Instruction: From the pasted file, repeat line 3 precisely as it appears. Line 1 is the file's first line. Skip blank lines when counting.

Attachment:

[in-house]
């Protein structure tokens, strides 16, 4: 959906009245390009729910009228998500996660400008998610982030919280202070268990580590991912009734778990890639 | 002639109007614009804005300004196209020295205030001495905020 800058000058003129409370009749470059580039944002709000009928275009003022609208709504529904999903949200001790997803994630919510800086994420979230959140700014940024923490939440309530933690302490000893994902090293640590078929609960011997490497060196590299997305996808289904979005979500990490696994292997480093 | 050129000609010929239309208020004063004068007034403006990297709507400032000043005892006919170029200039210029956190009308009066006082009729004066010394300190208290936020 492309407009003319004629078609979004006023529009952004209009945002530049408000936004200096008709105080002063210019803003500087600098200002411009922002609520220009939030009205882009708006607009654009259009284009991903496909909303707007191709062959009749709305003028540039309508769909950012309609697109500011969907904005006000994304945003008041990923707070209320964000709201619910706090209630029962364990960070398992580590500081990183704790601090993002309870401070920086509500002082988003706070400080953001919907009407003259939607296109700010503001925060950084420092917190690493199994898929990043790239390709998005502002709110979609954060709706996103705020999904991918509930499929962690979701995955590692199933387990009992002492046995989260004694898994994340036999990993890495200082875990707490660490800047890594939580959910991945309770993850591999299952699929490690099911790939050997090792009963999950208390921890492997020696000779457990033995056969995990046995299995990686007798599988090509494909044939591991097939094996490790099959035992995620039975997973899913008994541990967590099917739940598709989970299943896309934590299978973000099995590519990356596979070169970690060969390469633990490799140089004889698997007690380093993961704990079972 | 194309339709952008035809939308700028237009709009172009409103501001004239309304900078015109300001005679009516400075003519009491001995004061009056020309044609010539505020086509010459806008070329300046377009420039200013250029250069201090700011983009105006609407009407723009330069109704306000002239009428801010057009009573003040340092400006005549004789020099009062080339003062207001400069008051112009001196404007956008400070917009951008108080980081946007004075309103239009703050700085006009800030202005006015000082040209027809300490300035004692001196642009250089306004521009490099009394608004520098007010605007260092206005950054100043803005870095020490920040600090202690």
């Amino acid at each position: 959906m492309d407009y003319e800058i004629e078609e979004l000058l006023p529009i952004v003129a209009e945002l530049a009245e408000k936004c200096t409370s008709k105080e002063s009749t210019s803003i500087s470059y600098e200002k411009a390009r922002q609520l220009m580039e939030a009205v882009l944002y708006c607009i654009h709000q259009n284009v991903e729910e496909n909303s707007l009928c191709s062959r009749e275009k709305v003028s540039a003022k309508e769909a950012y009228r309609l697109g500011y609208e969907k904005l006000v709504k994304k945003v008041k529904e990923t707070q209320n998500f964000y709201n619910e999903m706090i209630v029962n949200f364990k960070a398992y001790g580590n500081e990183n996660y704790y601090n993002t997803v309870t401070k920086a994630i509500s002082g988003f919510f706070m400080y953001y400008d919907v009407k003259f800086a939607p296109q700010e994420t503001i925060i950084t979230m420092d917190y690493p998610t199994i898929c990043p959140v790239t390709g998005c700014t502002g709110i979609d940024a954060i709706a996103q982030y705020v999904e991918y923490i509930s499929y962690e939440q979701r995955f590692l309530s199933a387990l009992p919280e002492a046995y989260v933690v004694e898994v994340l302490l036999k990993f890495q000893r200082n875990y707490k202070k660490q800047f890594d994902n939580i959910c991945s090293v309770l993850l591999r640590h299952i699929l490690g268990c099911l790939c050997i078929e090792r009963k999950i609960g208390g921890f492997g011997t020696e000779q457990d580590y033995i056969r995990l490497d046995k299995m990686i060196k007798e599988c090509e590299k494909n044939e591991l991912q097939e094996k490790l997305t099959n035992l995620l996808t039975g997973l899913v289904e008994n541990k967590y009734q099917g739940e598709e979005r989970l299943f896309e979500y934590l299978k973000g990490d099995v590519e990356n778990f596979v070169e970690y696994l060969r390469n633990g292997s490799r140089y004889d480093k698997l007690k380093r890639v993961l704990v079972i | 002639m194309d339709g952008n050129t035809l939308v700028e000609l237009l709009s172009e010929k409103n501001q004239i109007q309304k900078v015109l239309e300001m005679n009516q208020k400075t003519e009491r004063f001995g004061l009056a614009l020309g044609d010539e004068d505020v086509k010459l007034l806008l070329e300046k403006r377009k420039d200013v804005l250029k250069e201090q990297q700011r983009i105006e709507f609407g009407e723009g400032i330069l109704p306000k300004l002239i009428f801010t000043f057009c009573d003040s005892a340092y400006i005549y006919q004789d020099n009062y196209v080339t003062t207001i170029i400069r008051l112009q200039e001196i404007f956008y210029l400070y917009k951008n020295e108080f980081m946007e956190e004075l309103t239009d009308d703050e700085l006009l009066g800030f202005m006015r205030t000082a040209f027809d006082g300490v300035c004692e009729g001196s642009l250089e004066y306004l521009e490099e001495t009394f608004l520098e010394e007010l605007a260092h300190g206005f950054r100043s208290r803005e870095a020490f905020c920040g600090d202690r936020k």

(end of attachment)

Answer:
């Amino acid at each position: 959906m492309d407009y003319e800058i004629e078609e979004l000058l006023p529009i952004v003129a209009e945002l530049a009245e408000k936004c200096t409370s008709k105080e002063s009749t210019s803003i500087s470059y600098e200002k411009a390009r922002q609520l220009m580039e939030a009205v882009l944002y708006c607009i654009h709000q259009n284009v991903e729910e496909n909303s707007l009928c191709s062959r009749e275009k709305v003028s540039a003022k309508e769909a950012y009228r309609l697109g500011y609208e969907k904005l006000v709504k994304k945003v008041k529904e990923t707070q209320n998500f964000y709201n619910e999903m706090i209630v029962n949200f364990k960070a398992y001790g580590n500081e990183n996660y704790y601090n993002t997803v309870t401070k920086a994630i509500s002082g988003f919510f706070m400080y953001y400008d919907v009407k003259f800086a939607p296109q700010e994420t503001i925060i950084t979230m420092d917190y690493p998610t199994i898929c990043p959140v790239t390709g998005c700014t502002g709110i979609d940024a954060i709706a996103q982030y705020v999904e991918y923490i509930s499929y962690e939440q979701r995955f590692l309530s199933a387990l009992p919280e002492a046995y989260v933690v004694e898994v994340l302490l036999k990993f890495q000893r200082n875990y707490k202070k660490q800047f890594d994902n939580i959910c991945s090293v309770l993850l591999r640590h299952i699929l490690g268990c099911l790939c050997i078929e090792r009963k999950i609960g208390g921890f492997g011997t020696e000779q457990d580590y033995i056969r995990l490497d046995k299995m990686i060196k007798e599988c090509e590299k494909n044939e591991l991912q097939e094996k490790l997305t099959n035992l995620l996808t039975g997973l899913v289904e008994n541990k967590y009734q099917g739940e598709e979005r989970l299943f896309e979500y934590l299978k973000g990490d099995v590519e990356n778990f596979v070169e970690y696994l060969r390469n633990g292997s490799r140089y004889d480093k698997l007690k380093r890639v993961l704990v079972i | 002639m194309d339709g952008n050129t035809l939308v700028e000609l237009l709009s172009e010929k409103n501001q004239i109007q309304k900078v015109l239309e300001m005679n009516q208020k400075t003519e009491r004063f001995g004061l009056a614009l020309g044609d010539e004068d505020v086509k010459l007034l806008l070329e300046k403006r377009k420039d200013v804005l250029k250069e201090q990297q700011r983009i105006e709507f609407g009407e723009g400032i330069l109704p306000k300004l002239i009428f801010t000043f057009c009573d003040s005892a340092y400006i005549y006919q004789d020099n009062y196209v080339t003062t207001i170029i400069r008051l112009q200039e001196i404007f956008y210029l400070y917009k951008n020295e108080f980081m946007e956190e004075l309103t239009d009308d703050e700085l006009l009066g800030f202005m006015r205030t000082a040209f027809d006082g300490v300035c004692e009729g001196s642009l250089e004066y306004l521009e490099e001495t009394f608004l520098e010394e007010l605007a260092h300190g206005f950054r100043s208290r803005e870095a020490f905020c920040g600090d202690r936020k």